Dinnertime Discussions

Stephanie Nixon, Florida

Dinnertime is a great time to learn about your children’s day. In our home we go around the table, one person at a time, and share what made us happy and sad that day. One time I learned that our young son had been hurt on the playground. He hadn’t mentioned the incident when he came home from school, and I might not have known at all if we hadn’t talked at dinner. Another time my daughter said eating the dinner made her really happy. I hadn’t realized she loved the meal, and it made me feel good to know that at least someone liked my cooking!

Our dinner table tradition has sparked some great conversations, allowing us as parents to gain greater insight into our children’s lives.

Just the Friend

Jenny Hartzog, Alabama

My children love going to church, but they struggle to sit still in sacrament meeting. Quiet books, coloring books, snacks, and toys never held their attention for long, and they often quarreled over them. I even tried practicing a “reverence time” with them during the week. Nothing seemed to work. Finally, I stopped bringing extra activities in my church bag. Instead, I gathered a collection of past Friend magazines for them to look at after the sacrament. They can each have a pen to write in the magazines. They can also look through the hymnbook or sit quietly. Those are their options. For us, this change simplifies our sacrament meeting experience each week and helps us to focus more on the Savior.

Keyboard Course Kit

Sylvia Salisbury, Texas McAllen Mission

Musically challenged? You don’t have to be. In my calling as stake music chairman, I have taught classes in conducting music and in playing the keyboard, using materials the Church provides. The Keyboard Course Kit (item no. 33620; U.S. $19) is a great resource that includes a manual, an audiocassette, music note cards, a cardboard keyboard, and Hymns Made Easy (also available separately; item no. 31249).

I also teach private piano lessons and have encouraged my LDS students to become competent accompanists for Church meetings. My beginning students have benefited greatly from using the materials in the kit. Even before they learn music notation, they can match their hands to the pictures showing positions on the keyboard and follow the finger numbers.

Some of my students have progressed to the Hymns Made Easy version and are accompanists for Young Women and priesthood meetings. Teaching people to play the piano is now one of my main assignments as a senior sister missionary serving in Texas. The goal is to help my students serve in music callings, and the Keyboard Course Kit has been a valuable resource.

Ready Letters

Moira Dodkins, England

When missionaries leave home, everyone promises to write. But this enthusiasm frequently wanes in the coming months, especially if there are several missionaries in the ward. To make it a little easier to correspond, each missionary’s family might provide a supply of prepaid, addressed airmail letters. Obviously, postal needs will vary in each country, but the idea is to get everything ready to send. All the ward members have to do is write a note and mail it. In our meetinghouse these “ready letters” are available on the announcement board so everyone can help themselves.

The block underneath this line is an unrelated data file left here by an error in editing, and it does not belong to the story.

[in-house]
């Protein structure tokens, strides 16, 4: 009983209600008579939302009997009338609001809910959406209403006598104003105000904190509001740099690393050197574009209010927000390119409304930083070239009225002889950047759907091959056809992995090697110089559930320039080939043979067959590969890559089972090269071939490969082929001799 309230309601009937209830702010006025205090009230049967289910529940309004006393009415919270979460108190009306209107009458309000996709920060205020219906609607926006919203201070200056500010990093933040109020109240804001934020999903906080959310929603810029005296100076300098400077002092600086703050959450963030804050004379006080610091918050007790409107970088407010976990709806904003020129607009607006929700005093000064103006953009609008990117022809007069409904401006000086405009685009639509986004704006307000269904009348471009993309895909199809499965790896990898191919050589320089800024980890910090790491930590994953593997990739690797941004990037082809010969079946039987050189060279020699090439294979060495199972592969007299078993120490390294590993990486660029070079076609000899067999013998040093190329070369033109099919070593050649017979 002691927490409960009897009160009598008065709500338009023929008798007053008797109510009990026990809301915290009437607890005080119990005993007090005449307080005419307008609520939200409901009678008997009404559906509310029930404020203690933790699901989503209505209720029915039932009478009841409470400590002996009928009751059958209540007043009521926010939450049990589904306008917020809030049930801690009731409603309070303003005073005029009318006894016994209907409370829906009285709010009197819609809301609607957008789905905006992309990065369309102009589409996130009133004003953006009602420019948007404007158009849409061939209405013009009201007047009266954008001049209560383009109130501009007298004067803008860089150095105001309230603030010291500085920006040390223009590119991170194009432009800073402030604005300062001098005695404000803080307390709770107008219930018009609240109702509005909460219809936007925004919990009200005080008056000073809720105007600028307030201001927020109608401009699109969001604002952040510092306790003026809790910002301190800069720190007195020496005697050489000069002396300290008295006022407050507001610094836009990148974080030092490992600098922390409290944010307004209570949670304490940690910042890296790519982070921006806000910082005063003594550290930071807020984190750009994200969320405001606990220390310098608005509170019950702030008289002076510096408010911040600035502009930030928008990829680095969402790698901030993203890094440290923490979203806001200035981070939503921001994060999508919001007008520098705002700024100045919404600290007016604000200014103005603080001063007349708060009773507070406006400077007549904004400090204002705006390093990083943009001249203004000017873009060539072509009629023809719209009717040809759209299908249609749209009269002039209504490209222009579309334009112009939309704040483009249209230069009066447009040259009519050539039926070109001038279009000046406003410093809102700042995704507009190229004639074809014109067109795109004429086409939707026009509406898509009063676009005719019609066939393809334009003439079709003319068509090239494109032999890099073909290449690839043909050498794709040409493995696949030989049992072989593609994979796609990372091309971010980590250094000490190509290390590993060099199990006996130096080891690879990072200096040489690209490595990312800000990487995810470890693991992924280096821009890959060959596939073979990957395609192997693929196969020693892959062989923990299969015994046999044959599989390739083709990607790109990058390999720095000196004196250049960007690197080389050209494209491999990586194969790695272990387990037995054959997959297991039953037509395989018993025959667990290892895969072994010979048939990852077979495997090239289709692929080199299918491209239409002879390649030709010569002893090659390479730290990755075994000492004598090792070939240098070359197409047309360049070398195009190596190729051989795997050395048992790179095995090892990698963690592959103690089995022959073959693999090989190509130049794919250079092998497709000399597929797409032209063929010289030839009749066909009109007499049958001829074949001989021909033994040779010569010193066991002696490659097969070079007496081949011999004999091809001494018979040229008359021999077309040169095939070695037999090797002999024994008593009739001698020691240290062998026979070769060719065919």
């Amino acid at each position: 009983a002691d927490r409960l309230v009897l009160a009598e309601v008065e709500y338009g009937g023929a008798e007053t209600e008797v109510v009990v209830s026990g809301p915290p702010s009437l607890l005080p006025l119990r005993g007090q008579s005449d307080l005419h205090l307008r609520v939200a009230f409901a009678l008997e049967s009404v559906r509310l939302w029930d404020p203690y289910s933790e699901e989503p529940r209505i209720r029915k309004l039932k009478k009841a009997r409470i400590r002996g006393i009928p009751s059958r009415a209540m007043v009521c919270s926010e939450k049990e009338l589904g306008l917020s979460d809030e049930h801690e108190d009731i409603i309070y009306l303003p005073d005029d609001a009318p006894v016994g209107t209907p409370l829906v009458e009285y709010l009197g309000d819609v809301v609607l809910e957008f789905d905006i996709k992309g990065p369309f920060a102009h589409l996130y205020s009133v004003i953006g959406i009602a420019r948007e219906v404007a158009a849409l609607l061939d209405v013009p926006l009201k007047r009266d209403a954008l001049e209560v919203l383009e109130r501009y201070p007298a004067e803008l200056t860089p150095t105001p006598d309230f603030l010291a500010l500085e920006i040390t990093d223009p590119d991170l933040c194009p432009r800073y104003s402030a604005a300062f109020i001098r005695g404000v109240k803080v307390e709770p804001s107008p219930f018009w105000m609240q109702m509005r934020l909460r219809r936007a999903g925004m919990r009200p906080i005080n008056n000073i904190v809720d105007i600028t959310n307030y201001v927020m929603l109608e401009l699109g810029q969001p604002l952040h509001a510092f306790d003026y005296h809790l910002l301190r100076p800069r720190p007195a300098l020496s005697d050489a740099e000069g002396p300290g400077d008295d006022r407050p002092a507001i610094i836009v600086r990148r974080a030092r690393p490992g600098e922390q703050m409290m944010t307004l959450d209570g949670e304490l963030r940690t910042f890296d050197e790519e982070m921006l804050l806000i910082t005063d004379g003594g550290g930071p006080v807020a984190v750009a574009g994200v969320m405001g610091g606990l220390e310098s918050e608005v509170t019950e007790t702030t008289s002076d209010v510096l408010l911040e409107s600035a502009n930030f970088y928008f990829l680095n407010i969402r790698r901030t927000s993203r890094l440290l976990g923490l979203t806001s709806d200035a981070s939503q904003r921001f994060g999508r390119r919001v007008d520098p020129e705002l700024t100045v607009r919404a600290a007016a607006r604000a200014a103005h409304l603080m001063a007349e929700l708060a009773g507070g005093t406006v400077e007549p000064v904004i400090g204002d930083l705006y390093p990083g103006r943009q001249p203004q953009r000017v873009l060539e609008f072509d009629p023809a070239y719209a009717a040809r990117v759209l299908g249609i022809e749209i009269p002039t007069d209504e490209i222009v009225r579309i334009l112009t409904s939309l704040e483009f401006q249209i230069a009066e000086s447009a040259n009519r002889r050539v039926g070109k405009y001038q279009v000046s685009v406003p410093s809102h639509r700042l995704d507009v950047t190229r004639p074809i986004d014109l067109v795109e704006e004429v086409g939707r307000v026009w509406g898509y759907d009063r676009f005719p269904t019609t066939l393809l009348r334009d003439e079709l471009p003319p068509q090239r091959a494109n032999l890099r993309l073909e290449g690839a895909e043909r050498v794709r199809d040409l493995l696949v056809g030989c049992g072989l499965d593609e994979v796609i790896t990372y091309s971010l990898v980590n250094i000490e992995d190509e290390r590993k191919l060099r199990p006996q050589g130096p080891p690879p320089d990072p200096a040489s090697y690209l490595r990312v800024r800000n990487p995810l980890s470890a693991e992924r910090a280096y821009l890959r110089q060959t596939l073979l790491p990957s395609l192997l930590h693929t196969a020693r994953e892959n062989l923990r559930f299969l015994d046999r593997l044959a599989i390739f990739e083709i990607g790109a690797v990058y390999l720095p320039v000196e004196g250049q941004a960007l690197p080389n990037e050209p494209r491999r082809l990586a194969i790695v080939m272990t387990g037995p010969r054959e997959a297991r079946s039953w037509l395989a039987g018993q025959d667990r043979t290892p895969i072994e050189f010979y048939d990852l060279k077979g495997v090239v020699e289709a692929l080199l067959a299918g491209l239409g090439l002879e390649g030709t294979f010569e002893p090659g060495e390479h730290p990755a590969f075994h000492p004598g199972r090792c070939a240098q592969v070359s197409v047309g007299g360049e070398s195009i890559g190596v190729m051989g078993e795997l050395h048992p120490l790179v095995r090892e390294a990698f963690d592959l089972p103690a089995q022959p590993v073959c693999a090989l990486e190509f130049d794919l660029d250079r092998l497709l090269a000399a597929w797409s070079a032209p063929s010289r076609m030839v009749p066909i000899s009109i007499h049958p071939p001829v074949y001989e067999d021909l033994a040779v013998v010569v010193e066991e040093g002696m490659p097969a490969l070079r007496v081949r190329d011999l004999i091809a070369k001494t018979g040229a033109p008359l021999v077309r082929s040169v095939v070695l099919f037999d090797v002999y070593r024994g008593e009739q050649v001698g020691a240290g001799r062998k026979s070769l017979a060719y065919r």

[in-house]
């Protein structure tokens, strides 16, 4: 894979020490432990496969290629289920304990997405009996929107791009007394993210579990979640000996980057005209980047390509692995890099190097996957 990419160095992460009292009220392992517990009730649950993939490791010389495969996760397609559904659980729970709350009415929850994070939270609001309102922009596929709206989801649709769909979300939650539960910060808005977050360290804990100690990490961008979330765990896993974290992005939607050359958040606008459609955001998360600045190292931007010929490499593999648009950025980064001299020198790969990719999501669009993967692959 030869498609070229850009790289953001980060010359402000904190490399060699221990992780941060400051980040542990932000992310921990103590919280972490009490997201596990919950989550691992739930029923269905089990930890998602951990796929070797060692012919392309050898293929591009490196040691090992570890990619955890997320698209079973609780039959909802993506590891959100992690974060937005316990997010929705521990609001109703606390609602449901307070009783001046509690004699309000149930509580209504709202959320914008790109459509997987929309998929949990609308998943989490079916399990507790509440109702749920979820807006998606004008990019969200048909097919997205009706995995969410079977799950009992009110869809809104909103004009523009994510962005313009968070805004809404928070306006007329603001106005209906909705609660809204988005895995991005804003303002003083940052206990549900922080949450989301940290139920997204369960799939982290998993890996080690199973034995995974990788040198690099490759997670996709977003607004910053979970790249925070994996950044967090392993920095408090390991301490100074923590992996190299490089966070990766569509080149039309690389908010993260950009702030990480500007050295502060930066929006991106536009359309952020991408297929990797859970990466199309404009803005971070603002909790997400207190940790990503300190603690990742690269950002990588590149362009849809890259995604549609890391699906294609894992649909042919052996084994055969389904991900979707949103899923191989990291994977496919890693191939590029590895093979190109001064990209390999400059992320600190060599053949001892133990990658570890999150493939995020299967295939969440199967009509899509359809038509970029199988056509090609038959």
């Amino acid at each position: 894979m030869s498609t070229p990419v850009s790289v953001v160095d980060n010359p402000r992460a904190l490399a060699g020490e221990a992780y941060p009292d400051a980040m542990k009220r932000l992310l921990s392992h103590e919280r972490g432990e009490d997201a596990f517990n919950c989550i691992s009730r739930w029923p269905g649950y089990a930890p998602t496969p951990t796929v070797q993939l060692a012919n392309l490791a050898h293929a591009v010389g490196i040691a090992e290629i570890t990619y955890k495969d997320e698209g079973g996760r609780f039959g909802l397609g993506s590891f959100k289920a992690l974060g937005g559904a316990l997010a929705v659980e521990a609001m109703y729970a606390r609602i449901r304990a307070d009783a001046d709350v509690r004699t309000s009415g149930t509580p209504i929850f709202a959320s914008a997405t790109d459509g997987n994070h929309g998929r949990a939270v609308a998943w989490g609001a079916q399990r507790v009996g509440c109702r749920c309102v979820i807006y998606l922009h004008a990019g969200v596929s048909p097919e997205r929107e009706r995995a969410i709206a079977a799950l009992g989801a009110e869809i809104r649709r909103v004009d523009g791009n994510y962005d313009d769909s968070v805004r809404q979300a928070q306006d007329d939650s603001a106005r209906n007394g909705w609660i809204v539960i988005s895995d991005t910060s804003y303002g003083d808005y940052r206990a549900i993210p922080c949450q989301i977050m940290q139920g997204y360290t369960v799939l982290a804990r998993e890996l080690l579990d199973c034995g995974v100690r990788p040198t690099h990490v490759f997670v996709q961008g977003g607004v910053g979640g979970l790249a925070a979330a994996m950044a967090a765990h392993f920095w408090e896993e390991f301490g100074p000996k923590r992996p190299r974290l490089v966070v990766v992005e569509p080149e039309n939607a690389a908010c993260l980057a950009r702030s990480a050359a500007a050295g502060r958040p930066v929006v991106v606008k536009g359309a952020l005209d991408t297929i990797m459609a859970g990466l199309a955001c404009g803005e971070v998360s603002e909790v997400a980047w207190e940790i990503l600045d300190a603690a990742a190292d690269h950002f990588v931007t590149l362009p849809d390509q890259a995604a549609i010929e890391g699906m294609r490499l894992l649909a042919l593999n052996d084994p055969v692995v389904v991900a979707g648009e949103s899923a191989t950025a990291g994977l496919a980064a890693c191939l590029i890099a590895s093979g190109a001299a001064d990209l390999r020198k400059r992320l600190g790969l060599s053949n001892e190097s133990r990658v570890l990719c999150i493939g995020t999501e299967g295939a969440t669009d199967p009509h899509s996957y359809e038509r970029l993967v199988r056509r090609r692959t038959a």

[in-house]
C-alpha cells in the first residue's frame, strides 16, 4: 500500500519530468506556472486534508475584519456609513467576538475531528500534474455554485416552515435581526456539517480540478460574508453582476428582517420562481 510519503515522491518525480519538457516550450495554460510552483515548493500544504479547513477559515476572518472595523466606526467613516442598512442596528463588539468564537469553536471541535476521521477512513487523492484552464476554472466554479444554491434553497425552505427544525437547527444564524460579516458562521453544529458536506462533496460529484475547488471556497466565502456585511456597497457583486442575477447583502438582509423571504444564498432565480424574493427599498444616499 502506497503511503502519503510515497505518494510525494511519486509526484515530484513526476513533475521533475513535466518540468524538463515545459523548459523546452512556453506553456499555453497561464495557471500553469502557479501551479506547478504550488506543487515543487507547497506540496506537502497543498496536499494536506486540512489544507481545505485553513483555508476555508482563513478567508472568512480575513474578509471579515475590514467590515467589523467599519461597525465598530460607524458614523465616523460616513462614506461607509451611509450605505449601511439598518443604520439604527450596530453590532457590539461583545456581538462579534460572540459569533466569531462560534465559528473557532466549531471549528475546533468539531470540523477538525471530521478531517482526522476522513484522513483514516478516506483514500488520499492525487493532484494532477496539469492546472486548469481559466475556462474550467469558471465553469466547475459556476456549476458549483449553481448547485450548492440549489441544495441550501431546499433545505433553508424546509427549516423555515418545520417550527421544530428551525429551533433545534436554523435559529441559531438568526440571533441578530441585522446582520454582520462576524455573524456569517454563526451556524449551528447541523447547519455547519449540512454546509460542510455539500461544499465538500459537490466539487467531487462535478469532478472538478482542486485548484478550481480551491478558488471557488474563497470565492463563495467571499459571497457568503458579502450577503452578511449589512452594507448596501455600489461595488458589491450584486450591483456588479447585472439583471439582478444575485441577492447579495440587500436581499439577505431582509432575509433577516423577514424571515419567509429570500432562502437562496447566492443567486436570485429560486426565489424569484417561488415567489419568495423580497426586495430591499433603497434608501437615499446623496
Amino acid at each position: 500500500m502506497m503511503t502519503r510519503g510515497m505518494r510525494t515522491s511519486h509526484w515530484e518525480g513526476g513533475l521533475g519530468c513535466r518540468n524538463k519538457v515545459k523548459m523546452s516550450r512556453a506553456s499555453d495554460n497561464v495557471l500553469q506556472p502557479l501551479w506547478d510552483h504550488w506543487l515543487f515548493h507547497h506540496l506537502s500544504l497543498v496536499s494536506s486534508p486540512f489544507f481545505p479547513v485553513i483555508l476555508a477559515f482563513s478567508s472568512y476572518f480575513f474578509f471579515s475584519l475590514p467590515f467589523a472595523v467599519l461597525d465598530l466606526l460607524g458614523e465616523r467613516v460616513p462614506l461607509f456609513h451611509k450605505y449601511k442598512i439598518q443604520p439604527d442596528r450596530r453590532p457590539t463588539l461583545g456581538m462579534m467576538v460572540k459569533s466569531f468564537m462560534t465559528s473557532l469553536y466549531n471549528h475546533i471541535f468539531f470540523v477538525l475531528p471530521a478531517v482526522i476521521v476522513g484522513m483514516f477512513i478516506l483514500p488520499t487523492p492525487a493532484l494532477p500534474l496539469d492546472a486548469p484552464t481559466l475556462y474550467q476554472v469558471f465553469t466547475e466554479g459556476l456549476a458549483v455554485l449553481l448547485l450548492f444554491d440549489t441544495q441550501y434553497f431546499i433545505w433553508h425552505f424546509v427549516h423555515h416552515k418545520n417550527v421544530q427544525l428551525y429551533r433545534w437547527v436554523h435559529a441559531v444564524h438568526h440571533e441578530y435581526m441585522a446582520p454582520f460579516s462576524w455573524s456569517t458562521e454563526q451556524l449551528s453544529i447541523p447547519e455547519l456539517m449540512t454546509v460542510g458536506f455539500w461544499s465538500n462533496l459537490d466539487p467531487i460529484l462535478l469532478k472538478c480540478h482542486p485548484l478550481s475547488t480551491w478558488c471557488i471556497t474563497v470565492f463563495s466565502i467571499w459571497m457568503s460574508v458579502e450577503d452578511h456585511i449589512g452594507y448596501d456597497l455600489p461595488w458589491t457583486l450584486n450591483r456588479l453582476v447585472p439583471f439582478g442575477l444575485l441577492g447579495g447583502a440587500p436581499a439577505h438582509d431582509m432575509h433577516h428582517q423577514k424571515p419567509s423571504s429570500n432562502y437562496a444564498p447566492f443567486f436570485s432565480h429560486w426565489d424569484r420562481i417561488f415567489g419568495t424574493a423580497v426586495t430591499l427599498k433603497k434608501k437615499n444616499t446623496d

Study Tips from Sharing Time

Maralee Turner, Idaho

Our family enjoys studying the gospel each morning, and we’ve found a method that works well for us. We simply refer to the outline for sharing time and the children’s sacrament meeting presentation. A new outline is available each year at Church distribution centers, or you can simply duplicate a Primary leader’s copy. The material suggested in the outline is easy to follow. Monthly themes are listed, followed by weekly gospel principles. Each week we study one of these principles. Using the suggested themes, I find corresponding stories, talks, and activities from the Friend. Usually it’s easiest to access them online at www.lds.org. With a week’s worth of study material in hand, we’re ready for our simple morning routine. Together we review the theme, practice saying the listed scripture, sing any recommended songs, and enjoy a simple lesson focusing on the topic.

Our children are better prepared for what they’ll learn on Sunday, and our growing testimonies are nurtured by the simple truths taught in Primary.

Family Home Evening Helps

From the Heart

Gail Porter, Utah

Do you ever wonder if your children like each other, much less love each other? When our children were young, I had days when I wondered. One year, shortly before Valentine’s Day, I encouraged everyone to make a card for each member of the family. My husband and I participated too. Using various craft items, we made our cards during the week. Then on the Monday night before Valentine’s Day, we each took turns giving our cards one at a time and telling the recipients one reason we loved them. At first my request brought a few moans and groans, but then everyone’s hearts softened with warm, positive feelings.

Years later the tradition continues in my children’s families. For us, Valentine’s Day is another reminder to express our love for one another.

Left and right: illustrations by Scott Greer; upper right: illustration by Beth Whittaker